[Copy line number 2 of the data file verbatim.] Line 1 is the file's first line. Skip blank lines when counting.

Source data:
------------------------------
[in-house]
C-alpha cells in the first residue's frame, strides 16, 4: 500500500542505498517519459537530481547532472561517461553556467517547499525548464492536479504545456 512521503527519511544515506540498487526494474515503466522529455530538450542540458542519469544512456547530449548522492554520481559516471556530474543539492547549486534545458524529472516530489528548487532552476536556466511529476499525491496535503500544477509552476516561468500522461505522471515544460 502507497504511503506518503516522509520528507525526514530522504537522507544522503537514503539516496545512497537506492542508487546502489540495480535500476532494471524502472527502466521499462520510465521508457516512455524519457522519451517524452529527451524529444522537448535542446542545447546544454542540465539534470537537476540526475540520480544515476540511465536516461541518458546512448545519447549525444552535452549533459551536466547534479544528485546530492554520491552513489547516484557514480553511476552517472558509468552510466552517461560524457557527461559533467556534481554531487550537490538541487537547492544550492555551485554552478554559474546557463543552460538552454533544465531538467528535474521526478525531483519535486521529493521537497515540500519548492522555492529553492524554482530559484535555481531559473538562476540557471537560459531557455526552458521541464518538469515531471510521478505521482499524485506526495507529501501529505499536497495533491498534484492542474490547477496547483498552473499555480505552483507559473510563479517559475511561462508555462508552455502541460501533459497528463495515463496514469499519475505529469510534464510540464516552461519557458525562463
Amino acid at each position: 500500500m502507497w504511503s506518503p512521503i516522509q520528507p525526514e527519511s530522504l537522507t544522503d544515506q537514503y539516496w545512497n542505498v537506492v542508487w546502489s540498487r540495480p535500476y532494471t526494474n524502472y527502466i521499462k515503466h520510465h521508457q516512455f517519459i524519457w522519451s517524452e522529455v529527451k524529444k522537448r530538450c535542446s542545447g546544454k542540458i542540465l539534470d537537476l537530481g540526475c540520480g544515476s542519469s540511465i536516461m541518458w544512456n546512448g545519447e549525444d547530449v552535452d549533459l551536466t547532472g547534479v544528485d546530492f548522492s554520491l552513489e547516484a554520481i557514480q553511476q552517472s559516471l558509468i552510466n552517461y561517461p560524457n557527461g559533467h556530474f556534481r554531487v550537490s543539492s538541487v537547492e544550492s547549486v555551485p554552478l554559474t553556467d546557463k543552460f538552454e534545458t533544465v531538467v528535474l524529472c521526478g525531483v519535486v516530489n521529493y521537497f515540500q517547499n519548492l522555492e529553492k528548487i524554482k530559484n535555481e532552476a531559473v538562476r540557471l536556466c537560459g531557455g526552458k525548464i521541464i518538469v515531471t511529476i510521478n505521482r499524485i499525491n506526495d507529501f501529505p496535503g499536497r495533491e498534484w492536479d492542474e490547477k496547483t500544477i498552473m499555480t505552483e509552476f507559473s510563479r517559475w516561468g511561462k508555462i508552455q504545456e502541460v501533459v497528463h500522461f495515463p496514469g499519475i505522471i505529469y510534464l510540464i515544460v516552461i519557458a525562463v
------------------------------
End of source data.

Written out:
C-alpha cells in the first residue's frame, strides 16, 4: 500500500542505498517519459537530481547532472561517461553556467517547499525548464492536479504545456 512521503527519511544515506540498487526494474515503466522529455530538450542540458542519469544512456547530449548522492554520481559516471556530474543539492547549486534545458524529472516530489528548487532552476536556466511529476499525491496535503500544477509552476516561468500522461505522471515544460 502507497504511503506518503516522509520528507525526514530522504537522507544522503537514503539516496545512497537506492542508487546502489540495480535500476532494471524502472527502466521499462520510465521508457516512455524519457522519451517524452529527451524529444522537448535542446542545447546544454542540465539534470537537476540526475540520480544515476540511465536516461541518458546512448545519447549525444552535452549533459551536466547534479544528485546530492554520491552513489547516484557514480553511476552517472558509468552510466552517461560524457557527461559533467556534481554531487550537490538541487537547492544550492555551485554552478554559474546557463543552460538552454533544465531538467528535474521526478525531483519535486521529493521537497515540500519548492522555492529553492524554482530559484535555481531559473538562476540557471537560459531557455526552458521541464518538469515531471510521478505521482499524485506526495507529501501529505499536497495533491498534484492542474490547477496547483498552473499555480505552483507559473510563479517559475511561462508555462508552455502541460501533459497528463495515463496514469499519475505529469510534464510540464516552461519557458525562463